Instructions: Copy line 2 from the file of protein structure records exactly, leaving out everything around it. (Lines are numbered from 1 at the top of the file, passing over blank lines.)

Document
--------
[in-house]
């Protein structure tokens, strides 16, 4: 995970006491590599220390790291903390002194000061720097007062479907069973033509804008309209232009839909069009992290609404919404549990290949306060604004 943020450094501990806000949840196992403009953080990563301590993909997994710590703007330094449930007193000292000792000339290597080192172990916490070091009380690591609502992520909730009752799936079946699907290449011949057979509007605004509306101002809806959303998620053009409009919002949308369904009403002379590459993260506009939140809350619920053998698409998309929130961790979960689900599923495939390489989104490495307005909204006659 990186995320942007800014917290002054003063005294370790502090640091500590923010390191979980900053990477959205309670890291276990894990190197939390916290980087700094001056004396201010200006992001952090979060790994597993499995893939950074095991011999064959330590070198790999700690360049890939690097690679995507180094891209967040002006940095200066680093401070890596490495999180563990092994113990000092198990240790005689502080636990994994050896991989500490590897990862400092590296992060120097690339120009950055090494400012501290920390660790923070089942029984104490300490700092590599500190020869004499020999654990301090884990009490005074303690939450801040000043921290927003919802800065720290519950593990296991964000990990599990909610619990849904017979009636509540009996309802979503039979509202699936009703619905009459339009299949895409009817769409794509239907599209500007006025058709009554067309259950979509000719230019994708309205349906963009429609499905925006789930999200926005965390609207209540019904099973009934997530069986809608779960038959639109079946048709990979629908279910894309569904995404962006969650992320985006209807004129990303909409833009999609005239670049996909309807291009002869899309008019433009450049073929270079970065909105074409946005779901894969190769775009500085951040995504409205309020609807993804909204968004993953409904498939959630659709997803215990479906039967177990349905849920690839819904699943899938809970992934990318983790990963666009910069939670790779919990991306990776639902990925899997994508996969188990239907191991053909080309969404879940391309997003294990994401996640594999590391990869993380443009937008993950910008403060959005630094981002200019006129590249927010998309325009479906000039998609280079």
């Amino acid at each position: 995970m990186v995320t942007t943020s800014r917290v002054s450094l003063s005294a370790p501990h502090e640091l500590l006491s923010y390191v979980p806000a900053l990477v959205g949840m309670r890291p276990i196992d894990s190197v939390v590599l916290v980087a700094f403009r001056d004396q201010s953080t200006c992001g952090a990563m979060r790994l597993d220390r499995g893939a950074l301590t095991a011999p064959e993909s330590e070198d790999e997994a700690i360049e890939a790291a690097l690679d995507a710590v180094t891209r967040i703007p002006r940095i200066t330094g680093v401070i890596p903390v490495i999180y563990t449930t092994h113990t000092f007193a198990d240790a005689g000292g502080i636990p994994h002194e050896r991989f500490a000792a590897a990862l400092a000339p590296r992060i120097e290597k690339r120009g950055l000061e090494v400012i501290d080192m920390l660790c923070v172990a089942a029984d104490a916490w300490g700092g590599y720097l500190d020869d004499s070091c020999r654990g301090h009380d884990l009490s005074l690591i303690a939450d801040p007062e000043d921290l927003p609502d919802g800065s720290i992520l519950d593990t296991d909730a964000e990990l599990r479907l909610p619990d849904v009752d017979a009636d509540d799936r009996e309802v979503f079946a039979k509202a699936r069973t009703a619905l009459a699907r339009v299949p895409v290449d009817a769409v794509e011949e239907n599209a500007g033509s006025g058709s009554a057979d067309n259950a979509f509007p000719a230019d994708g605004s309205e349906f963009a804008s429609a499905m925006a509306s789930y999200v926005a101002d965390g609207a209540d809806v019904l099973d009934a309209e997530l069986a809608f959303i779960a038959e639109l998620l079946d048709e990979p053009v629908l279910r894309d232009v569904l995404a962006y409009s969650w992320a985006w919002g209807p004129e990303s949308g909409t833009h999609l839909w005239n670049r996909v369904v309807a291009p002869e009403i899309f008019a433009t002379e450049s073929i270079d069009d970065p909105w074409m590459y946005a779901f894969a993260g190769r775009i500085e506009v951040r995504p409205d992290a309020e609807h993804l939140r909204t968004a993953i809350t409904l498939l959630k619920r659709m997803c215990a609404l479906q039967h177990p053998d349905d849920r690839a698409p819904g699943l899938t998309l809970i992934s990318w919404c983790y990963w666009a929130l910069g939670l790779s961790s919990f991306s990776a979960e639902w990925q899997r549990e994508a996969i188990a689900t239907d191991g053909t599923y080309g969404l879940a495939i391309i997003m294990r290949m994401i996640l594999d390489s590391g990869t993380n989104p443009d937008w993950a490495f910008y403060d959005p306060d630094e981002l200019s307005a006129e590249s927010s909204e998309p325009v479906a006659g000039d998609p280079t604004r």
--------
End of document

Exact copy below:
């Protein structure tokens, strides 16, 4: 995970006491590599220390790291903390002194000061720097007062479907069973033509804008309209232009839909069009992290609404919404549990290949306060604004 943020450094501990806000949840196992403009953080990563301590993909997994710590703007330094449930007193000292000792000339290597080192172990916490070091009380690591609502992520909730009752799936079946699907290449011949057979509007605004509306101002809806959303998620053009409009919002949308369904009403002379590459993260506009939140809350619920053998698409998309929130961790979960689900599923495939390489989104490495307005909204006659 990186995320942007800014917290002054003063005294370790502090640091500590923010390191979980900053990477959205309670890291276990894990190197939390916290980087700094001056004396201010200006992001952090979060790994597993499995893939950074095991011999064959330590070198790999700690360049890939690097690679995507180094891209967040002006940095200066680093401070890596490495999180563990092994113990000092198990240790005689502080636990994994050896991989500490590897990862400092590296992060120097690339120009950055090494400012501290920390660790923070089942029984104490300490700092590599500190020869004499020999654990301090884990009490005074303690939450801040000043921290927003919802800065720290519950593990296991964000990990599990909610619990849904017979009636509540009996309802979503039979509202699936009703619905009459339009299949895409009817769409794509239907599209500007006025058709009554067309259950979509000719230019994708309205349906963009429609499905925006789930999200926005965390609207209540019904099973009934997530069986809608779960038959639109079946048709990979629908279910894309569904995404962006969650992320985006209807004129990303909409833009999609005239670049996909309807291009002869899309008019433009450049073929270079970065909105074409946005779901894969190769775009500085951040995504409205309020609807993804909204968004993953409904498939959630659709997803215990479906039967177990349905849920690839819904699943899938809970992934990318983790990963666009910069939670790779919990991306990776639902990925899997994508996969188990239907191991053909080309969404879940391309997003294990994401996640594999590391990869993380443009937008993950910008403060959005630094981002200019006129590249927010998309325009479906000039998609280079």